Olson, Roger E. and Christopher A. Hall.
Guides to Theology
Grand Rapids, MI: Eerdmans, 2002. Pp. vii + 156. Paper. $16.00.
Many thanks to the fine folks at Eerdmans for this review copy!
The Trinity is the first book in the Guides to Theology series (followed by Feminist Theology (Eerdmans, 2003) and the forthcoming The Holy Spirit (Eerdmans, 2008). The editors describe this series saying:
This series of Guides to Theology is written primarily with students in mind. We also hope that pastors, church leaders, and theologians will find them useful introductions to the the field. Our aim is to provide a brief introduction to the chosen field, followed by an annotated bibliography of important works, which should serve as an entrée to the topic. [n.p.]
After reading through this slim volume, I can say with confidence that the editors have accomplished their objective. This book is a brief introduction to the doctrine of the Trinity that takes account for the Biblical roots, historical development, and contemporary discussion of the doctrine. As far as introductions go, it’s good. The information is accurate, readable, and informative. So the question then becomes: How does this introduction stack up against others?
As compared to La Due’s The Trinity Guide to the Trinity, I found this to be an easier read (and that’s saying something since La Due’s book was highly readable/enjoyable). Olson and Hall take a narrative approach to outlining the doctrine and its development that make the book a real page turner (I completed it in a couple of hours). That being said, La Due’s book was more engaging when it came to contemporary theologians. As compared to Dünzl’s A Brief History of the Doctrine of the Trinity in the Early Church, I found this to be comparable, but not as well-done. I did however appreciate that Scripture was the starting point for this work, and that the Apostolic Fathers were given adequate treatment.
I do have a couple of criticisms for this volume though:
Firstly: Olson and Hall draw too heavily from Gerald O’Collins’ The Tripersonal God throughout the first chapter. O’Collins’ book is brilliant, and I would recommend it to any interested party, but the authors quote from it so much, and appropriate so many of its themes, that it would have been easier to simply refer readers to O’Collins’ work and not even write that section.
Secondly: The authors at times quote the Church Fathers from secondary sources when it would have been just as easy, and certainly more appropriate to quote the primary material. Christopher A. Hall is co-editor of the Ancient Christian Commentary series and author of Reading Scripture with the Church Fathers, as well as Learning Theology with the Church Fathers. His familiarity with patristic literature makes me wonder why the Fathers were not cited directly from their own works every time they are quoted or referenced in this volume. This also goes to my first criticism, in that many times the fathers were quoted or cited as O’Collins quotes or cites them in his book.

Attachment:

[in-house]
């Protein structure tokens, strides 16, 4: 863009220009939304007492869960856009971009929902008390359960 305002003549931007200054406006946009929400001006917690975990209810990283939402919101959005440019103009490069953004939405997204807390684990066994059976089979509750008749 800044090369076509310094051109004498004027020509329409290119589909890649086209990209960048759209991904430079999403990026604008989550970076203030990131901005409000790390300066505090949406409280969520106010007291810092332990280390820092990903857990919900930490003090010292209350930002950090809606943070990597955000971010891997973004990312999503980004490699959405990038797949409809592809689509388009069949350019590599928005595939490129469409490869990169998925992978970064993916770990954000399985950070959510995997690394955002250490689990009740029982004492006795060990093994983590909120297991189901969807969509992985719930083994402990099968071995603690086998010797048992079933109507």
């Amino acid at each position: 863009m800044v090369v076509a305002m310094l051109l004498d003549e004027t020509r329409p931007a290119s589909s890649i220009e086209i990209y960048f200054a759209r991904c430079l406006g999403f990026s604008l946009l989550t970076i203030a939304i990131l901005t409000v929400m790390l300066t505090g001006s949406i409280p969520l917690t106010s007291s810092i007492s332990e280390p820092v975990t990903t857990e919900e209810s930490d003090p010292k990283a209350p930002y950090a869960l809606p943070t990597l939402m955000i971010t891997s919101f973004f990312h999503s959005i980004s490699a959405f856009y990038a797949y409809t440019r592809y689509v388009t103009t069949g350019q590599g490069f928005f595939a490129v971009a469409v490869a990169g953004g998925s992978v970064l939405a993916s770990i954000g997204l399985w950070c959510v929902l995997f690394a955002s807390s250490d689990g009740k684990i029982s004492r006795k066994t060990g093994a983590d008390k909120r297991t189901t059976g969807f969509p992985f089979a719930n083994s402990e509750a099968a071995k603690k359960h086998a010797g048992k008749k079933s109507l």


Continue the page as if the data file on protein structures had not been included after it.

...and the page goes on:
Thirdly: I found an odd statement in the opening pages which was later contradicted. The authors said:
At the same time other Christians affirmed the full and true deity of the Son of God Jesus Christ, but rejected any true ontological distinctness between the Father, the Son, and the Holy Spirit. These Sabellians or Modalists reduced the persons of the Trinity to mere manifestations or modes of the one person God. [p. 2]
My problem with the passage is that the authors seem to be saying that there is an “ontological distinctness between the Father, the Son, and the Holy Spirit,” in order to oppose Modalism, but if this is what they’re saying, then the end result is tri-theism. The contradiction comes later when they say: “The distinctions, therefore, within the Trinity are not substantial (resulting in polytheism or tritheism), but personal.” [p. 30] To this I have no objection, but it doesn’t seem consistent with the previous statement. I’m willing to believe this to be a slip of the pen, and an oversight that will hopefully be corrected in subsequent editions of this volume.
So what sets this volume apart from others like it? The answer is the annotated bibliography. Functioning basically as the third chapter in the book, there is a thirty-one page bibliography covering patristic texts, medieval theological works, Reformation material, and lastly modern contributions. I have been introduced to some authors that I hadn’t previously known about through this bibliography, and for that I am thankful. Olson and Hall have produced a competent introduction to the doctrine of the Trinity, but they’ve done so in such a way as to wet the appetite. The great thing is that they provide the directions to the restaurant along with the utensils and condiments for the hungry reader to enjoy a full meal. This book is worthy of a 4 star rating.